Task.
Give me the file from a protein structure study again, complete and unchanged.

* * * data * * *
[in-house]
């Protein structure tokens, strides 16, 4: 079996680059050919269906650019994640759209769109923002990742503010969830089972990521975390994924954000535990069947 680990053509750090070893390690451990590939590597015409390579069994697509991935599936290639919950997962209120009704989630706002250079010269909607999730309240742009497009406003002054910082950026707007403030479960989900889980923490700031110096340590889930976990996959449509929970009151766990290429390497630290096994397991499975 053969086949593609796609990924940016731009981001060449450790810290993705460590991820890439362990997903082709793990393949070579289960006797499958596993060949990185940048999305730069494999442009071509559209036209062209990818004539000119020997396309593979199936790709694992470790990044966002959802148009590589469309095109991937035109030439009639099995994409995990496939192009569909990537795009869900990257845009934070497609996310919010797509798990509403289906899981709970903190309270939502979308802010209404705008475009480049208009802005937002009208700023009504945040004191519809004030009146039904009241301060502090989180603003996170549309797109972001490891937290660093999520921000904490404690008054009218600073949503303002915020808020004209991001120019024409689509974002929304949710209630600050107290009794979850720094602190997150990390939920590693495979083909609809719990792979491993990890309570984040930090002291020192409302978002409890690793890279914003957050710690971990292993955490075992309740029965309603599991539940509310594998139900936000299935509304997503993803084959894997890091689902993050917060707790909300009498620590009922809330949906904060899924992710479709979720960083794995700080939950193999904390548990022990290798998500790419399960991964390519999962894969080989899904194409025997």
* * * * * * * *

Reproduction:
[in-house]
């Protein structure tokens, strides 16, 4: 079996680059050919269906650019994640759209769109923002990742503010969830089972990521975390994924954000535990069947 680990053509750090070893390690451990590939590597015409390579069994697509991935599936290639919950997962209120009704989630706002250079010269909607999730309240742009497009406003002054910082950026707007403030479960989900889980923490700031110096340590889930976990996959449509929970009151766990290429390497630290096994397991499975 053969086949593609796609990924940016731009981001060449450790810290993705460590991820890439362990997903082709793990393949070579289960006797499958596993060949990185940048999305730069494999442009071509559209036209062209990818004539000119020997396309593979199936790709694992470790990044966002959802148009590589469309095109991937035109030439009639099995994409995990496939192009569909990537795009869900990257845009934070497609996310919010797509798990509403289906899981709970903190309270939502979308802010209404705008475009480049208009802005937002009208700023009504945040004191519809004030009146039904009241301060502090989180603003996170549309797109972001490891937290660093999520921000904490404690008054009218600073949503303002915020808020004209991001120019024409689509974002929304949710209630600050107290009794979850720094602190997150990390939920590693495979083909609809719990792979491993990890309570984040930090002291020192409302978002409890690793890279914003957050710690971990292993955490075992309740029965309603599991539940509310594998139900936000299935509304997503993803084959894997890091689902993050917060707790909300009498620590009922809330949906904060899924992710479709979720960083794995700080939950193999904390548990022990290798998500790419399960991964390519999962894969080989899904194409025997």